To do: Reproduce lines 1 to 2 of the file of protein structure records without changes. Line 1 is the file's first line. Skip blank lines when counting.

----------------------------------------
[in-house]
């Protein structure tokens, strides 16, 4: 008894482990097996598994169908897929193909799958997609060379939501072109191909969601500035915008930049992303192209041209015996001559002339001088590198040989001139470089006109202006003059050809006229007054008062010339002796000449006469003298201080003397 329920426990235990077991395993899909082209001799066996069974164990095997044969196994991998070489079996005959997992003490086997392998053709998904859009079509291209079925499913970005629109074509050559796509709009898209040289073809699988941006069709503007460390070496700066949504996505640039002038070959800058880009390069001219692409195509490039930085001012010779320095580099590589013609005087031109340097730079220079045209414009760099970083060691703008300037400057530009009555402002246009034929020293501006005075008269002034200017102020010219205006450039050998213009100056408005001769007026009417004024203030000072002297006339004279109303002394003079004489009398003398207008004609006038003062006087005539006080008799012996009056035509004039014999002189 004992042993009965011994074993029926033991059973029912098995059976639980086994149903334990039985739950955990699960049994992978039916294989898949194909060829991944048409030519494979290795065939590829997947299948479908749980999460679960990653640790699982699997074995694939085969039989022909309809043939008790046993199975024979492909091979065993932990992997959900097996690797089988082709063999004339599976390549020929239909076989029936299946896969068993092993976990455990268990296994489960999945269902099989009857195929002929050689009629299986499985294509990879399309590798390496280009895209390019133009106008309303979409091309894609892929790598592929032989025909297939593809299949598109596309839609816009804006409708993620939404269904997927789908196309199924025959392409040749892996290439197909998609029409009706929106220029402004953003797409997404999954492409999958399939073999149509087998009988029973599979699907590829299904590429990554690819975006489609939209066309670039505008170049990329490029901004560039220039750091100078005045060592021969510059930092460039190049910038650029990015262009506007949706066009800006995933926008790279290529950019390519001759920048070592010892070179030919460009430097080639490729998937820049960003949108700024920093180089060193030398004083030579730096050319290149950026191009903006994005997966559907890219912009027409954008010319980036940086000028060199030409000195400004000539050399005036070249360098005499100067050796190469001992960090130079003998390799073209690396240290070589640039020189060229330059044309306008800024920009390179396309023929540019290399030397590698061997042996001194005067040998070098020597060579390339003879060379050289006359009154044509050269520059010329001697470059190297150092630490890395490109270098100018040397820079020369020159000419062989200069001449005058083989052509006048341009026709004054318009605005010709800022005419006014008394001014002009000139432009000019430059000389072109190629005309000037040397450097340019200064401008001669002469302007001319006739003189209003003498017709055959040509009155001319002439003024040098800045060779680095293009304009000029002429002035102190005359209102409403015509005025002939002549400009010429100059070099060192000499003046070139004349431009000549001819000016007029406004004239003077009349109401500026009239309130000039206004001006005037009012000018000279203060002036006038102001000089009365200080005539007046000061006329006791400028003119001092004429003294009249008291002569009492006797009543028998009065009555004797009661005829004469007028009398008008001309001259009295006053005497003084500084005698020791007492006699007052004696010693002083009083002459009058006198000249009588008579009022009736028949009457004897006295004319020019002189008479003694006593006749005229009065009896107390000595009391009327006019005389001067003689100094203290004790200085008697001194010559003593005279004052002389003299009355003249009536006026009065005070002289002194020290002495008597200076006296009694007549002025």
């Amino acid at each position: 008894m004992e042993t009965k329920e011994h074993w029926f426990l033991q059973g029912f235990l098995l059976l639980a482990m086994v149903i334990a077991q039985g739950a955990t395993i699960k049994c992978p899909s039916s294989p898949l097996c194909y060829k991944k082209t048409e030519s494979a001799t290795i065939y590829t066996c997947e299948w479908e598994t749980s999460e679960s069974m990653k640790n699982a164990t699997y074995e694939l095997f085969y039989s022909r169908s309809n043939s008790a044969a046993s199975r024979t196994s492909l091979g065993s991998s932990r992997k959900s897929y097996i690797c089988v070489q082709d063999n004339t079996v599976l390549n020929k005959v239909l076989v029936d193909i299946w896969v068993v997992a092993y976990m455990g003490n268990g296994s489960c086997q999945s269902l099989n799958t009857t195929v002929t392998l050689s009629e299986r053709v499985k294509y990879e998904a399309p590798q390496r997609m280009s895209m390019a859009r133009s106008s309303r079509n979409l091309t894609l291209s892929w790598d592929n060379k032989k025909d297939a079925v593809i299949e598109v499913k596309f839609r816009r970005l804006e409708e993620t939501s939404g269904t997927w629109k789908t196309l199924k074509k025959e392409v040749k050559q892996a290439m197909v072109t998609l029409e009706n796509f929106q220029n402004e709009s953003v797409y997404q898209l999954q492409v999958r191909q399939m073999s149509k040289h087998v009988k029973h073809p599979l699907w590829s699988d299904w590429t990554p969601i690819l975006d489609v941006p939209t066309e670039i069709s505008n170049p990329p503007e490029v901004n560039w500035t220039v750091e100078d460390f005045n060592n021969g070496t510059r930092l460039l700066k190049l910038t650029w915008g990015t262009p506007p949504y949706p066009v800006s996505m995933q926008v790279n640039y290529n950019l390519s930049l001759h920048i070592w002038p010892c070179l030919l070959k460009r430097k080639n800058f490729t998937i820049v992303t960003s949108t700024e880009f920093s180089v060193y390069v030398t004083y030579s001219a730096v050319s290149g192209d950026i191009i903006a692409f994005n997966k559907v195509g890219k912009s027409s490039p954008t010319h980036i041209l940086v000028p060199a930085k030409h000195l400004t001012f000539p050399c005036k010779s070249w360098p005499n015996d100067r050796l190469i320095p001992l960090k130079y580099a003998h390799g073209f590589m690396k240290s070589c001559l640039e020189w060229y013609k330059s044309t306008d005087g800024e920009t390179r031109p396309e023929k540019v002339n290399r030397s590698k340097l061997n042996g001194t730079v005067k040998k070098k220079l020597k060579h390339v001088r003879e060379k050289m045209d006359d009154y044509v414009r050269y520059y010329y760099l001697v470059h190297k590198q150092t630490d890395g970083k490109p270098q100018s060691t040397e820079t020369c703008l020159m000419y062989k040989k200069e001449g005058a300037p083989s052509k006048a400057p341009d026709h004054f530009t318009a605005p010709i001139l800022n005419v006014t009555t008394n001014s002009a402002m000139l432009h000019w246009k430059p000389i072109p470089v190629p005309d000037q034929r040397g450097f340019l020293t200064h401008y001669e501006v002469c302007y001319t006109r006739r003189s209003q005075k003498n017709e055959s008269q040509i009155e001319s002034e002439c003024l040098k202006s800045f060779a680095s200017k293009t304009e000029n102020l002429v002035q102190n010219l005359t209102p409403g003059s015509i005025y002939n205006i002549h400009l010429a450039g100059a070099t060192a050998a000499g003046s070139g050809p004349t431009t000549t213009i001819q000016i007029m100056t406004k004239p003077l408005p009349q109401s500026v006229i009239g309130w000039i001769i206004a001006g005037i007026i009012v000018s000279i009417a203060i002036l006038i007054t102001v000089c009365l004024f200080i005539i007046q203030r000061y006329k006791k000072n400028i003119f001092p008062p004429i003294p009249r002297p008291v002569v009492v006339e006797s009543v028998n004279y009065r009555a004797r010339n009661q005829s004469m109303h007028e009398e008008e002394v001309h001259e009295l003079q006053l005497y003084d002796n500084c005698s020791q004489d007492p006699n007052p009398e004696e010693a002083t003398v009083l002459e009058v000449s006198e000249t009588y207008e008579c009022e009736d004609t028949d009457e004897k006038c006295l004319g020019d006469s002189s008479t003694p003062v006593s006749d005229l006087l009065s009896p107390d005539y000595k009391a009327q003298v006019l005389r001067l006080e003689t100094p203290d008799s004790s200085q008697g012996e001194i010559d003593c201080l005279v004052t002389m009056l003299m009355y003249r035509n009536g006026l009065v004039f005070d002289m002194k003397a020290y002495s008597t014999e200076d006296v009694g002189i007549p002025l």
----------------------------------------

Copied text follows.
[in-house]
């Protein structure tokens, strides 16, 4: 008894482990097996598994169908897929193909799958997609060379939501072109191909969601500035915008930049992303192209041209015996001559002339001088590198040989001139470089006109202006003059050809006229007054008062010339002796000449006469003298201080003397 329920426990235990077991395993899909082209001799066996069974164990095997044969196994991998070489079996005959997992003490086997392998053709998904859009079509291209079925499913970005629109074509050559796509709009898209040289073809699988941006069709503007460390070496700066949504996505640039002038070959800058880009390069001219692409195509490039930085001012010779320095580099590589013609005087031109340097730079220079045209414009760099970083060691703008300037400057530009009555402002246009034929020293501006005075008269002034200017102020010219205006450039050998213009100056408005001769007026009417004024203030000072002297006339004279109303002394003079004489009398003398207008004609006038003062006087005539006080008799012996009056035509004039014999002189 004992042993009965011994074993029926033991059973029912098995059976639980086994149903334990039985739950955990699960049994992978039916294989898949194909060829991944048409030519494979290795065939590829997947299948479908749980999460679960990653640790699982699997074995694939085969039989022909309809043939008790046993199975024979492909091979065993932990992997959900097996690797089988082709063999004339599976390549020929239909076989029936299946896969068993092993976990455990268990296994489960999945269902099989009857195929002929050689009629299986499985294509990879399309590798390496280009895209390019133009106008309303979409091309894609892929790598592929032989025909297939593809299949598109596309839609816009804006409708993620939404269904997927789908196309199924025959392409040749892996290439197909998609029409009706929106220029402004953003797409997404999954492409999958399939073999149509087998009988029973599979699907590829299904590429990554690819975006489609939209066309670039505008170049990329490029901004560039220039750091100078005045060592021969510059930092460039190049910038650029990015262009506007949706066009800006995933926008790279290529950019390519001759920048070592010892070179030919460009430097080639490729998937820049960003949108700024920093180089060193030398004083030579730096050319290149950026191009903006994005997966559907890219912009027409954008010319980036940086000028060199030409000195400004000539050399005036070249360098005499100067050796190469001992960090130079003998390799073209690396240290070589640039020189060229330059044309306008800024920009390179396309023929540019290399030397590698061997042996001194005067040998070098020597060579390339003879060379050289006359009154044509050269520059010329001697470059190297150092630490890395490109270098100018040397820079020369020159000419062989200069001449005058083989052509006048341009026709004054318009605005010709800022005419006014008394001014002009000139432009000019430059000389072109190629005309000037040397450097340019200064401008001669002469302007001319006739003189209003003498017709055959040509009155001319002439003024040098800045060779680095293009304009000029002429002035102190005359209102409403015509005025002939002549400009010429100059070099060192000499003046070139004349431009000549001819000016007029406004004239003077009349109401500026009239309130000039206004001006005037009012000018000279203060002036006038102001000089009365200080005539007046000061006329006791400028003119001092004429003294009249008291002569009492006797009543028998009065009555004797009661005829004469007028009398008008001309001259009295006053005497003084500084005698020791007492006699007052004696010693002083009083002459009058006198000249009588008579009022009736028949009457004897006295004319020019002189008479003694006593006749005229009065009896107390000595009391009327006019005389001067003689100094203290004790200085008697001194010559003593005279004052002389003299009355003249009536006026009065005070002289002194020290002495008597200076006296009694007549002025």